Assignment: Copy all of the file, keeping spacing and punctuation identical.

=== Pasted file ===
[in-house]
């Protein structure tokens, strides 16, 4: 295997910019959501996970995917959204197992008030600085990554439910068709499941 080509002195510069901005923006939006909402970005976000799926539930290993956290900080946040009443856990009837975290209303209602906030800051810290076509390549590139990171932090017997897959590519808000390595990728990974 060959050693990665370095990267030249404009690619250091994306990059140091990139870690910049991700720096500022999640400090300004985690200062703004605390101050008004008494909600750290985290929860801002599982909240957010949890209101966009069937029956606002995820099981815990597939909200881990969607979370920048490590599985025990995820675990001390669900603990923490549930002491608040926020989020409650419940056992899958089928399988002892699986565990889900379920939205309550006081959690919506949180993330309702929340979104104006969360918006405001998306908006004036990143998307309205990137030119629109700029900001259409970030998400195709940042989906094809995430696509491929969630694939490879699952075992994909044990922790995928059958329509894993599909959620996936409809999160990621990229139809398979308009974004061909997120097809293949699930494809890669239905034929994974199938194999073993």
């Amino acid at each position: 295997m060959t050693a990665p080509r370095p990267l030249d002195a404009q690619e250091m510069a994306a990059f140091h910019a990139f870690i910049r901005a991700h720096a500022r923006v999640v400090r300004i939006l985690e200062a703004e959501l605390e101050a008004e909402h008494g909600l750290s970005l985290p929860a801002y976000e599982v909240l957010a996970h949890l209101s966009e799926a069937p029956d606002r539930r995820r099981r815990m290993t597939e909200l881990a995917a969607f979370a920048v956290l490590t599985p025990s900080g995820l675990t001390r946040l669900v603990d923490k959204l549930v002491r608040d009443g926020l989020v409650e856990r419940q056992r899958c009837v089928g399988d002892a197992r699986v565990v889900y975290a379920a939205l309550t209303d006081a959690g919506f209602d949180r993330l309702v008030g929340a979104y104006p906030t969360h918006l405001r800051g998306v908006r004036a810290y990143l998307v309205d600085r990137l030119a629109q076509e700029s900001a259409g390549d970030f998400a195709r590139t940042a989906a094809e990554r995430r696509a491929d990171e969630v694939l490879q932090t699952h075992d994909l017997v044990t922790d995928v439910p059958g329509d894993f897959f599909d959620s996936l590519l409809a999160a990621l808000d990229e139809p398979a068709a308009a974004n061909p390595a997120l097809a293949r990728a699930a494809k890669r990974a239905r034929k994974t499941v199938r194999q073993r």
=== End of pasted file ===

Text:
[in-house]
């Protein structure tokens, strides 16, 4: 295997910019959501996970995917959204197992008030600085990554439910068709499941 080509002195510069901005923006939006909402970005976000799926539930290993956290900080946040009443856990009837975290209303209602906030800051810290076509390549590139990171932090017997897959590519808000390595990728990974 060959050693990665370095990267030249404009690619250091994306990059140091990139870690910049991700720096500022999640400090300004985690200062703004605390101050008004008494909600750290985290929860801002599982909240957010949890209101966009069937029956606002995820099981815990597939909200881990969607979370920048490590599985025990995820675990001390669900603990923490549930002491608040926020989020409650419940056992899958089928399988002892699986565990889900379920939205309550006081959690919506949180993330309702929340979104104006969360918006405001998306908006004036990143998307309205990137030119629109700029900001259409970030998400195709940042989906094809995430696509491929969630694939490879699952075992994909044990922790995928059958329509894993599909959620996936409809999160990621990229139809398979308009974004061909997120097809293949699930494809890669239905034929994974199938194999073993």
């Amino acid at each position: 295997m060959t050693a990665p080509r370095p990267l030249d002195a404009q690619e250091m510069a994306a990059f140091h910019a990139f870690i910049r901005a991700h720096a500022r923006v999640v400090r300004i939006l985690e200062a703004e959501l605390e101050a008004e909402h008494g909600l750290s970005l985290p929860a801002y976000e599982v909240l957010a996970h949890l209101s966009e799926a069937p029956d606002r539930r995820r099981r815990m290993t597939e909200l881990a995917a969607f979370a920048v956290l490590t599985p025990s900080g995820l675990t001390r946040l669900v603990d923490k959204l549930v002491r608040d009443g926020l989020v409650e856990r419940q056992r899958c009837v089928g399988d002892a197992r699986v565990v889900y975290a379920a939205l309550t209303d006081a959690g919506f209602d949180r993330l309702v008030g929340a979104y104006p906030t969360h918006l405001r800051g998306v908006r004036a810290y990143l998307v309205d600085r990137l030119a629109q076509e700029s900001a259409g390549d970030f998400a195709r590139t940042a989906a094809e990554r995430r696509a491929d990171e969630v694939l490879q932090t699952h075992d994909l017997v044990t922790d995928v439910p059958g329509d894993f897959f599909d959620s996936l590519l409809a999160a990621l808000d990229e139809p398979a068709a308009a974004n061909p390595a997120l097809a293949r990728a699930a494809k890669r990974a239905r034929k994974t499941v199938r194999q073993r």